So going in, a Good Boss will expect a certain amount of behavior correction, both in terms of the job and in terms of behaviors, just as a natural consequence of the new employee being new. This isn’t hostile, or a bad thing, and can be used (if the employee does it properly) as an opportunity for both parties to learn. But it’s GOING to happen. And a Good Boss can see such an obvious fact, and plan accordingly.

    I’ll definitely agree that social criticism coming from the boss is hard to bear. I’d much rather folks come to me and say “Hey, the way you dress doesn’t seem to be office-appropriate.” It gives me the chance to respond (that event it was because I was in the field, and just stopping by the office), and seems like something adults should be able to do.

    Reply
    1. Allypopx

      This! I try to pay close attention to my new employees and correct these things right out of the gate. With newer people I try to present it less as criticism so much as “here we do this x way” or “moving forward this is a more appropriate way to handle…” insert random job specific problem at arises here.

      As a manager one of my favorite things to do is help people grow. Sometimes that’s helping them adjust to a new job or promotion, or sometimes it’s correcting soft skills and teaching professional behavior. Remember that a boss’ job is ultimately to make sure you do your job well, and they know you might need guidance with that. Take criticism as what it is: a guideline to improve, not a personal attack. It sucks it’s been presented to you as the latter in the past, but you’re free from that environment now, and hopefully in a place (or will be) that will help you thrive.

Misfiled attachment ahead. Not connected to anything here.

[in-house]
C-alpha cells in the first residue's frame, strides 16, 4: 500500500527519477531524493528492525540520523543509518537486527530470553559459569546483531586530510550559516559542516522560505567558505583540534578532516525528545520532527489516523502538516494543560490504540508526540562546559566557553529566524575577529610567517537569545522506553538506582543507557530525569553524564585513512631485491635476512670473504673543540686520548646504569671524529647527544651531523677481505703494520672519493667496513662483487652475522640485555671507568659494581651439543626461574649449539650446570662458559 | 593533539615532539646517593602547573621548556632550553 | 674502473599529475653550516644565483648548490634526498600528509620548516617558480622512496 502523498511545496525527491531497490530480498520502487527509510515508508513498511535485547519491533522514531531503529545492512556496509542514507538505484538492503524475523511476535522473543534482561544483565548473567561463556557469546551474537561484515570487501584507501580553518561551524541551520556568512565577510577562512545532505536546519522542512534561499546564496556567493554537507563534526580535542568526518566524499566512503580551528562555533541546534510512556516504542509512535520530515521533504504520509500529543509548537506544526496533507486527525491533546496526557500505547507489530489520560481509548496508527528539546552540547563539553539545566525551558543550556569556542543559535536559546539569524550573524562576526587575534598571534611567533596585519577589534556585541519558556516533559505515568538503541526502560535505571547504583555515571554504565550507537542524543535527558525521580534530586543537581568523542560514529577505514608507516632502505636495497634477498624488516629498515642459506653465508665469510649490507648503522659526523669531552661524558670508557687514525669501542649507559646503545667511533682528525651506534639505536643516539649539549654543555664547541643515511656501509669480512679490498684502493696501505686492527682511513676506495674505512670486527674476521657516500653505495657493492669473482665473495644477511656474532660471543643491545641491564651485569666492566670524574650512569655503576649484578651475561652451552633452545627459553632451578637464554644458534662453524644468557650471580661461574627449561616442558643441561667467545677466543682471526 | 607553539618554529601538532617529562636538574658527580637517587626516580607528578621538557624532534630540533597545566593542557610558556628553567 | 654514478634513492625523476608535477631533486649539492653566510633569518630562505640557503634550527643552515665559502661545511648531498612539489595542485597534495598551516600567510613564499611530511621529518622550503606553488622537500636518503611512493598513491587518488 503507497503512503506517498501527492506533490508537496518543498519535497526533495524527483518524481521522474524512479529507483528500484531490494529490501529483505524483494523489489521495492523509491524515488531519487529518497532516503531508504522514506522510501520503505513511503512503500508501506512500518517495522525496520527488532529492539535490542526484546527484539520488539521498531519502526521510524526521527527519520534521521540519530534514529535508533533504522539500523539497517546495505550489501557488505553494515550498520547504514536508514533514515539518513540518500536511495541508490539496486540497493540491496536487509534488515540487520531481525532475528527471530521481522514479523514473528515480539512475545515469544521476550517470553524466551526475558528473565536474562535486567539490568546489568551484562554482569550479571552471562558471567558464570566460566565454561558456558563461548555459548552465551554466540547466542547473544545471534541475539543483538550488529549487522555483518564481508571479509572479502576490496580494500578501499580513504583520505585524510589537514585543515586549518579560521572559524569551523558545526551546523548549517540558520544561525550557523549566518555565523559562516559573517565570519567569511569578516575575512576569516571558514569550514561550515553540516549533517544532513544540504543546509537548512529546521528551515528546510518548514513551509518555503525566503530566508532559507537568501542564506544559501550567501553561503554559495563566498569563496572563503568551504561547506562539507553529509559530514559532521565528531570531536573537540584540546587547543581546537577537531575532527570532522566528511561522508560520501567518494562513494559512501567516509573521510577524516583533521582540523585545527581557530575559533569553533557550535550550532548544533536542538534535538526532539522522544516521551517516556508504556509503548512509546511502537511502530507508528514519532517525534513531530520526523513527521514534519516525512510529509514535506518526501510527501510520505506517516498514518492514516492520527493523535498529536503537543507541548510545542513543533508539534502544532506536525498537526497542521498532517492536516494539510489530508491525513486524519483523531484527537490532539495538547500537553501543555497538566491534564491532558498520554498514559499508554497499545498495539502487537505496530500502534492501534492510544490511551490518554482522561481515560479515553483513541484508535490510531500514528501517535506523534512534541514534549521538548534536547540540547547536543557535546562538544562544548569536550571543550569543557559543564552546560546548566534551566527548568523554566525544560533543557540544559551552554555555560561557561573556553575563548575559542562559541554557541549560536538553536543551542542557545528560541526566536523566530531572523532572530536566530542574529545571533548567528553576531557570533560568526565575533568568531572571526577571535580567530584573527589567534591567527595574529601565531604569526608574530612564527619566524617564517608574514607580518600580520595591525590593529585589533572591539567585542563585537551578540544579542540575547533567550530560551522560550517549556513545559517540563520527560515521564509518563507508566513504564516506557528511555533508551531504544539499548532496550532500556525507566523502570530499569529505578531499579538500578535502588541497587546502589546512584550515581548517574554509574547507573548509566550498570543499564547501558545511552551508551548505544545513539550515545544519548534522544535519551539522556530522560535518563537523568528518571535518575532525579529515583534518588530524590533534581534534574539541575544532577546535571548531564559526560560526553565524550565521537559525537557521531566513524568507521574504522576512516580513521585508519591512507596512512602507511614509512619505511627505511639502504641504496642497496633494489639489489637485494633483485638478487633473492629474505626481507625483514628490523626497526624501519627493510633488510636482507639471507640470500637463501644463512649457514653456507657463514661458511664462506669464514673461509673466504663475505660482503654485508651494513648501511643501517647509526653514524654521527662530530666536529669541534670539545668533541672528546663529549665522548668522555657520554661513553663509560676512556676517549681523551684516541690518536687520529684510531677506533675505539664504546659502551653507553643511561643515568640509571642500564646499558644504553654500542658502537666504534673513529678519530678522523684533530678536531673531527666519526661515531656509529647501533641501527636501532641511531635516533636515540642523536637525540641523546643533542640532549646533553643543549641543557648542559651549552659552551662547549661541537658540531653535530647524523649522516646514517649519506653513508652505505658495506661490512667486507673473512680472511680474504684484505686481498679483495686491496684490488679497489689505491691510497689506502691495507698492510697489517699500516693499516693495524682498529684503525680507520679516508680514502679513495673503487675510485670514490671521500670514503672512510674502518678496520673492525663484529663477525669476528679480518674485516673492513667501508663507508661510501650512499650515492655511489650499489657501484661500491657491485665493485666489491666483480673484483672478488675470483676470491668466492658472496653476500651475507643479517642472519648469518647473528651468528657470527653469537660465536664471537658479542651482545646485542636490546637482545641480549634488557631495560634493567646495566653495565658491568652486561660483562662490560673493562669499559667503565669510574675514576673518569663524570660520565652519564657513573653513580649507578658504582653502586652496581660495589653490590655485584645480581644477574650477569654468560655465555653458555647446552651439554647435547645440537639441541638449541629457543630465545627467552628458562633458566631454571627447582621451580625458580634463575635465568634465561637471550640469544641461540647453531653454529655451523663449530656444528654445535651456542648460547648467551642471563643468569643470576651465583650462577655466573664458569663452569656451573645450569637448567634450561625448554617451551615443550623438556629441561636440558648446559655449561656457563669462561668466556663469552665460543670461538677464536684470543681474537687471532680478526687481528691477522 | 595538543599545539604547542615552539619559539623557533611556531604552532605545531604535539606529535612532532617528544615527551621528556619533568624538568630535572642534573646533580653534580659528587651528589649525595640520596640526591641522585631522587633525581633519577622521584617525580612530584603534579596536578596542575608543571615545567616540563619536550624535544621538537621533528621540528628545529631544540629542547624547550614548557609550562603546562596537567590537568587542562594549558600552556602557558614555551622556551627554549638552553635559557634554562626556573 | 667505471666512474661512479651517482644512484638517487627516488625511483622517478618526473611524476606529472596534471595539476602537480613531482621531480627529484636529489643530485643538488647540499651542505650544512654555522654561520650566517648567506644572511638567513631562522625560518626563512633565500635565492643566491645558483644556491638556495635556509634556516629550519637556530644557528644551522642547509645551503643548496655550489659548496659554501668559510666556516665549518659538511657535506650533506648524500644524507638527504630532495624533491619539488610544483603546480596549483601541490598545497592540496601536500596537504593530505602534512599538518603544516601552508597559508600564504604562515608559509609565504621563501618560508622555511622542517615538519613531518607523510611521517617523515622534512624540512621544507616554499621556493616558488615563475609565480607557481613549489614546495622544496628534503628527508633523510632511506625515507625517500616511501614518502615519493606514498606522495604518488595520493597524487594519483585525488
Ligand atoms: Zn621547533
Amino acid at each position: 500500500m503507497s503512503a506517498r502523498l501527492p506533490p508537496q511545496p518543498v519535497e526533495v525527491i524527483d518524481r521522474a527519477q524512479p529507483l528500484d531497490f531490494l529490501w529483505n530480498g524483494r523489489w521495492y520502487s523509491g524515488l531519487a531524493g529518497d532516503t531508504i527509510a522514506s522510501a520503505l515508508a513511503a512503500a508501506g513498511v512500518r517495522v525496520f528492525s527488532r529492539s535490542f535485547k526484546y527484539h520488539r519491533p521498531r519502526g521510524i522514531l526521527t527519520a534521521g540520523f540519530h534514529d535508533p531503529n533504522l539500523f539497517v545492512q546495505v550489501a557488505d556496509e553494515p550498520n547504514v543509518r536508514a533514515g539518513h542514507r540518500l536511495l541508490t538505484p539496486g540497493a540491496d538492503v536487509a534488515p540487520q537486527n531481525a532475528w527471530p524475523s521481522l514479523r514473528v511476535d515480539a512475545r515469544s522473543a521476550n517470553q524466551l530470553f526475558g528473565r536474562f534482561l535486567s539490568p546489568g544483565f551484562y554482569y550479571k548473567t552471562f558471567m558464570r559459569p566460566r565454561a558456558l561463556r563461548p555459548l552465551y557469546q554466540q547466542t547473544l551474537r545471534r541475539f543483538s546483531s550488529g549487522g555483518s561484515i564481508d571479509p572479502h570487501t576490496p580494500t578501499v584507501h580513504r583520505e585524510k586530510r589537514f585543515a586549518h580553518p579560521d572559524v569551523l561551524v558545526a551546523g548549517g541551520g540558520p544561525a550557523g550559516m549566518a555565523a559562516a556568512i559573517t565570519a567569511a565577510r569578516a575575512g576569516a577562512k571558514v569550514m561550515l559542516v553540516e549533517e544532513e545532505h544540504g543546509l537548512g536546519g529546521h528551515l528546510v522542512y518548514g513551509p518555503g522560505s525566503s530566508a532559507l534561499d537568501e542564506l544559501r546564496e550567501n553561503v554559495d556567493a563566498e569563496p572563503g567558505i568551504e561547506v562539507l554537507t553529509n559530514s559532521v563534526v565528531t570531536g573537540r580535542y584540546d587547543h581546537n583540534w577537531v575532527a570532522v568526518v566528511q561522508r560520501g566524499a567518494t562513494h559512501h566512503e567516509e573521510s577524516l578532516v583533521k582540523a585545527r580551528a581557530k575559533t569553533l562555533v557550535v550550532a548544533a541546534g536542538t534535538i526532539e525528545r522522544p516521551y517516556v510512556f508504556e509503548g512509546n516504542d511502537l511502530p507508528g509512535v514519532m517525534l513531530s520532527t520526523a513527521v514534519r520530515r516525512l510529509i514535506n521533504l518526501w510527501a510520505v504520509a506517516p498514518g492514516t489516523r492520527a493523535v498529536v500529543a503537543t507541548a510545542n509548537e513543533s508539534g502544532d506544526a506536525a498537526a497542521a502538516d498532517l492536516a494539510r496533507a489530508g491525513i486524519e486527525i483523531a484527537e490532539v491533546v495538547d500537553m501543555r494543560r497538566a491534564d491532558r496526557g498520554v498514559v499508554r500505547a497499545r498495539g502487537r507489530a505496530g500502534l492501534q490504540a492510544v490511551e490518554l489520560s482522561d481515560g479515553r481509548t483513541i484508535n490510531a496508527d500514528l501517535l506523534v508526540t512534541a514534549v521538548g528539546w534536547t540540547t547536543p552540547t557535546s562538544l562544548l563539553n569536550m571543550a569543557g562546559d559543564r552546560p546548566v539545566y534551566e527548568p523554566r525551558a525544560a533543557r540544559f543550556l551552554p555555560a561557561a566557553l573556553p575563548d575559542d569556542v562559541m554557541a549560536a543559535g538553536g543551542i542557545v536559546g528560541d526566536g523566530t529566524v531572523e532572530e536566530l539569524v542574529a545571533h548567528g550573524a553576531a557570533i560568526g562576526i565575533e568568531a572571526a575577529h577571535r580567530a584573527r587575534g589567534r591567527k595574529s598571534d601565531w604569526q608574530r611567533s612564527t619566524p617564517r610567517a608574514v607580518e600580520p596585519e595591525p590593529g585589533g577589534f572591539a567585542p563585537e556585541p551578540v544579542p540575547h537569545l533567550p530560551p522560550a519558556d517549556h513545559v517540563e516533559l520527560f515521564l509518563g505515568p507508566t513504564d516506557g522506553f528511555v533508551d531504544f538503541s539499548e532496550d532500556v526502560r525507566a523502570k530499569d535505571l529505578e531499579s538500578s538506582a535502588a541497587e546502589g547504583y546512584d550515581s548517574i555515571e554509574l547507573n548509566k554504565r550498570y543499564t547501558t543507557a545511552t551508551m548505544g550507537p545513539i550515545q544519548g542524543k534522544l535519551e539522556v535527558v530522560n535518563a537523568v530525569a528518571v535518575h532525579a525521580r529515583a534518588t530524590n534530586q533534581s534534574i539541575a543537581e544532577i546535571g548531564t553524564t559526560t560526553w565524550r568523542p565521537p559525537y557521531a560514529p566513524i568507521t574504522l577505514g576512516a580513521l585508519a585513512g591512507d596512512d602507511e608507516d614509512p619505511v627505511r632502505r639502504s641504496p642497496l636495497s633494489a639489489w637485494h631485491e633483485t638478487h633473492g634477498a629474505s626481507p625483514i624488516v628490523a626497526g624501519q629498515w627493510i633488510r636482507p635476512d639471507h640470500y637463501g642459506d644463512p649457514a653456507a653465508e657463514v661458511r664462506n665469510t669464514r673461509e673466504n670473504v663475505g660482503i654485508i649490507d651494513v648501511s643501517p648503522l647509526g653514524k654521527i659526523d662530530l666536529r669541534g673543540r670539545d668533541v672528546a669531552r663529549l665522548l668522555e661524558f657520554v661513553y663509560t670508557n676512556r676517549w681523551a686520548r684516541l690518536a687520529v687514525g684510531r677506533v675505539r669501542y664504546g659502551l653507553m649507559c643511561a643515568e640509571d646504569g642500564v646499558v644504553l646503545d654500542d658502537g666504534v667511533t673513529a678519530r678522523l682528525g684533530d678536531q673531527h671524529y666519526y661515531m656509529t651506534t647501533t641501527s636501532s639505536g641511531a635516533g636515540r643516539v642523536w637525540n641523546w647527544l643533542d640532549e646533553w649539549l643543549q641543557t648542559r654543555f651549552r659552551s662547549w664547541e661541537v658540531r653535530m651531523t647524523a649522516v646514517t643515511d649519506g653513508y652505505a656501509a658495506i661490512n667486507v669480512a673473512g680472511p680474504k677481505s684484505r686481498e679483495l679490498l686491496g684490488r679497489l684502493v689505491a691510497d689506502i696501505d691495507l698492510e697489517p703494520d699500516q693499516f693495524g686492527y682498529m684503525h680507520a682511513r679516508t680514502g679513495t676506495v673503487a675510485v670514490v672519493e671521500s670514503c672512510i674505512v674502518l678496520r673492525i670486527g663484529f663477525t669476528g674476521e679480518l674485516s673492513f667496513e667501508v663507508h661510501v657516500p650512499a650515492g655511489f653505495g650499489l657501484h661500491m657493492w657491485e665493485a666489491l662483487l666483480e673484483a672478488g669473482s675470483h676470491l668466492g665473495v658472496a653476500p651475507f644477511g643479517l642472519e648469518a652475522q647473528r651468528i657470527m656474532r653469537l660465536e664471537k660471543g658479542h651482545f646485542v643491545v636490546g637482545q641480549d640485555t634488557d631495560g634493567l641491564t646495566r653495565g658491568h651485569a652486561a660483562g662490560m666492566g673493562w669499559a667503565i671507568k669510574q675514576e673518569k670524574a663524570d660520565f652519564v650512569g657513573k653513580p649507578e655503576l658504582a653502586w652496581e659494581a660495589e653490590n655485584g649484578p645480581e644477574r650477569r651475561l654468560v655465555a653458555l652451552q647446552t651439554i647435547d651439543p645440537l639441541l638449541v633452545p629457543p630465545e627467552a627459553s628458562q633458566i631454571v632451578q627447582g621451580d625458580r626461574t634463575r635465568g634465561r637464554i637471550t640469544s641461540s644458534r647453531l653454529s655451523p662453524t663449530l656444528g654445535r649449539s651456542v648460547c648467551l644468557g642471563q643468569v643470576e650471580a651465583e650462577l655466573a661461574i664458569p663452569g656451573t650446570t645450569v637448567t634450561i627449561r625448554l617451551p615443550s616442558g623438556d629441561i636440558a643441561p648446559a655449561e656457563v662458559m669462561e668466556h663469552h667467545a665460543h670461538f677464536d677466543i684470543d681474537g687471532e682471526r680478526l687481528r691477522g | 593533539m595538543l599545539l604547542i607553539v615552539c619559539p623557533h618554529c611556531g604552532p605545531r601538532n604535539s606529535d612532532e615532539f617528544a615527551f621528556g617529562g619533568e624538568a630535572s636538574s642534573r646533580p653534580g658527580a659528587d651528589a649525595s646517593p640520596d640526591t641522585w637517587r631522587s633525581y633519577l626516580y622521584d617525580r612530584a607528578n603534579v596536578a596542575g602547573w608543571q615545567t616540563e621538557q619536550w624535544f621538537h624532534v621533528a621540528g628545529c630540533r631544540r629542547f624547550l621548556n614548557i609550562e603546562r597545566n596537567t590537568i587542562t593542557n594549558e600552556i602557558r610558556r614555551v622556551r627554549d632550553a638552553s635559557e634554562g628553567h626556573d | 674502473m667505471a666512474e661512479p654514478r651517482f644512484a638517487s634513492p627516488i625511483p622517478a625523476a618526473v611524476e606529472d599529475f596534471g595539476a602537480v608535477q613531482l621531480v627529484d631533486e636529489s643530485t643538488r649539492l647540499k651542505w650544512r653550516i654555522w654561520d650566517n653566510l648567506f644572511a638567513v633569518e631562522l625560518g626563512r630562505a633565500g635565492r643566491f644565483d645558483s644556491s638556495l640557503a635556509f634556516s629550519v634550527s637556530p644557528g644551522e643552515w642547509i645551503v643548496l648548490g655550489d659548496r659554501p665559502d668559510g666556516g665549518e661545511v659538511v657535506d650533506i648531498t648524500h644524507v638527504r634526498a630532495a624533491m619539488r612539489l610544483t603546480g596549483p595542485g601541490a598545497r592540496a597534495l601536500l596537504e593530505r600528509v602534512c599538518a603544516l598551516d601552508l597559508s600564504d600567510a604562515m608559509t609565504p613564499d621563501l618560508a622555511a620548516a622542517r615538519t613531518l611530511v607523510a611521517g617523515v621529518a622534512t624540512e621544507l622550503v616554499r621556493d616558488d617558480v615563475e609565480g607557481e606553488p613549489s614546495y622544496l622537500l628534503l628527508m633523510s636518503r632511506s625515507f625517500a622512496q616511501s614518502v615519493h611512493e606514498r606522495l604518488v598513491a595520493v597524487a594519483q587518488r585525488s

Reply
      1. Lily Rowan

        Agreed on helping people grow — having someone take my feedback well and adjust what they are doing not only makes me think more highly of them, it makes me think more highly of myself! I must be a good boss if that person is doing so well now, thanks to my advice!!

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  9. Pari

    There are exceptions. If I have to ask you to work on very basic behavior expectations like not offending people, being a negative person, or throwing others under the bus it’s going to be really hard for me to believe that the problem will ever truly go away.

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    1. Voice from the wilderness

      While it’s true there are exceptions, it’s amazing what behavior can be changed if you are clear and firm.

      Reply
      1. Is it Monday Already?

        I have found that it goes especially well when I or the manager frames it as “I need you to………………”.

        Reply
  10. Simplytea

    What about when receiving feedback based on an issue you’ve had with someone else? I often try to give explanations and then say I’ll work on it and thanks for the feedback… but I would be hesitant to not at all defend myself especially when the other depiction is not flattering.

    Thoughts?

    Reply
    1. NW Mossy